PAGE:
Two factors dispose of appellants' attack upon the finding. First, Oglesby indicated with precision the western edge of the pavement in the disputed area. Second, Weymouth testified [174 Cal. App. 2d 795] that a 2-foot shoulder should extend westward from the edge of the pavement in that area. While appellants make much of the fact that Oglesby's projection of the line through the excavated area did not rest upon actual physical observation of the pavement prior to excavation, Oglesby's qualifications as a surveyor and civil engineer certainly justified the trial judge in accepting his testimony. Furthermore, Weymouth's observation that the lane veered to the right at the point which he designated, and the testimony of several witnesses that the road was wide enough for two cars, support the trial court's conclusion.

[2] While appellants point to a meagerness in the evidence supporting the finding that Sweetbriar Lane was paved uniformly to a width of 15 feet, the ruling of the court, even if erroneous, could not be prejudicial. (Cal. Const., art. VI, § 4 1/2.) The court ordered appellants to restore Sweetbriar Lane to its former condition. Since appellants did not obliterate, but only cut into the road, minute precision in the original width of the paving is immaterial. Sweetbriar's western border has been determined; all that appellants are required to do is repair the street eastward to the old pavement.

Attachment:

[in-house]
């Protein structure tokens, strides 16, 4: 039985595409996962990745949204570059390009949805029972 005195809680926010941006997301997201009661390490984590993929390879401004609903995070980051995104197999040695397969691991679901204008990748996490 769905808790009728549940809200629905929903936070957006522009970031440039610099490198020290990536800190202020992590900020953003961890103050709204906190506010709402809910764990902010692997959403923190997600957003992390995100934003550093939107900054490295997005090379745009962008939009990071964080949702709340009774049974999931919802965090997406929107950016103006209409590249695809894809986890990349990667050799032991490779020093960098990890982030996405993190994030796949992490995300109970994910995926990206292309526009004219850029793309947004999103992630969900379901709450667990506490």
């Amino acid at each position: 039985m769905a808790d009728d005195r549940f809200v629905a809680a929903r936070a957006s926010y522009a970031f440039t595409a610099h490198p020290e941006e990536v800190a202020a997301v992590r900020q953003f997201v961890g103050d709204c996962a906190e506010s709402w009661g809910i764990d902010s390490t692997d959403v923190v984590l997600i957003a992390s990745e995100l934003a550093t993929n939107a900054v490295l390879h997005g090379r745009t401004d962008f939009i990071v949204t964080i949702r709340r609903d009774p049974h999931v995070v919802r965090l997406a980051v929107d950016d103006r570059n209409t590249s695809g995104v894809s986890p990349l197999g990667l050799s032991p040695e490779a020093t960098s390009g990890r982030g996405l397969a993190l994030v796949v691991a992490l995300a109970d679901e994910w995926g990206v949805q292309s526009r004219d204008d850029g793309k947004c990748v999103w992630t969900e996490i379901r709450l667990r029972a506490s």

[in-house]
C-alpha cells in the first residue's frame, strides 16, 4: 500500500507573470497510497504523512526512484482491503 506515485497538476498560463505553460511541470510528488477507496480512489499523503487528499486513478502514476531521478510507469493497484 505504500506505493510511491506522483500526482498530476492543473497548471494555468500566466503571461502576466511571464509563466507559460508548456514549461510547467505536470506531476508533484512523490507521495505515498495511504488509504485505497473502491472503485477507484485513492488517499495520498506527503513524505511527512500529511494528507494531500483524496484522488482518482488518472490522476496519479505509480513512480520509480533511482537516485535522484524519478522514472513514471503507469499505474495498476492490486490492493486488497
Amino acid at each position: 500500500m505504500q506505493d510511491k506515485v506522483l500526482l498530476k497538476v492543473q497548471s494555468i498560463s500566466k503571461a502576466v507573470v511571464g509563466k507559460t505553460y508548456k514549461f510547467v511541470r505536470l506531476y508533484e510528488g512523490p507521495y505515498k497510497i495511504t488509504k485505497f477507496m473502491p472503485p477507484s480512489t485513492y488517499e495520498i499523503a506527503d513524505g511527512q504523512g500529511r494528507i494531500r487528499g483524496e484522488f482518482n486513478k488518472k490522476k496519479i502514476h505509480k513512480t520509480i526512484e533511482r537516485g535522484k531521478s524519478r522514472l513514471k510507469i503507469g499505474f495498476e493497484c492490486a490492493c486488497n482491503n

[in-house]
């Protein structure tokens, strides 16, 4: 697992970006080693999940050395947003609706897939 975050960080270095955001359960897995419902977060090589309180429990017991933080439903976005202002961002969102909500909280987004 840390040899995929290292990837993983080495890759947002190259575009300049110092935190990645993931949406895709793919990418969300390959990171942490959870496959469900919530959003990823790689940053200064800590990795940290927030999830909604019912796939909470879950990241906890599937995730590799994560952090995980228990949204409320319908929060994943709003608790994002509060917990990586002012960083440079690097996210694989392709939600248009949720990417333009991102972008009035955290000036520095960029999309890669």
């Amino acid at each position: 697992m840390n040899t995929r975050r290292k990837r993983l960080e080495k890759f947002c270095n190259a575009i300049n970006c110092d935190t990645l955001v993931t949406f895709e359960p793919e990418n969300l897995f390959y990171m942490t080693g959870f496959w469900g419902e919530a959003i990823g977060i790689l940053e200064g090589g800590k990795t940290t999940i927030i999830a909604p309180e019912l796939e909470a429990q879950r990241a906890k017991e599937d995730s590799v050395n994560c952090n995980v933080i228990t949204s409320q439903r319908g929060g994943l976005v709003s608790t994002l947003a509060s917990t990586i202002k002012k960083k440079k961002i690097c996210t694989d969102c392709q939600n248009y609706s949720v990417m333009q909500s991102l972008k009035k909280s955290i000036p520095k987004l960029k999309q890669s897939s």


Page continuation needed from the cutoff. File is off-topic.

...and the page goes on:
We turn to appellants' assertions of error in the judgment of $3,000 damages to respondents Altvater and $900 to respondent Petherick. We shall discuss appellants' contention that the form of the joint judgment in favor of the Altvaters compels a reversal since it is impossible to ascertain exactly what damages each respondent has proved against appellants; we shall thereafter analyze appellants' claim that the award of damages to the three respondents was excessive.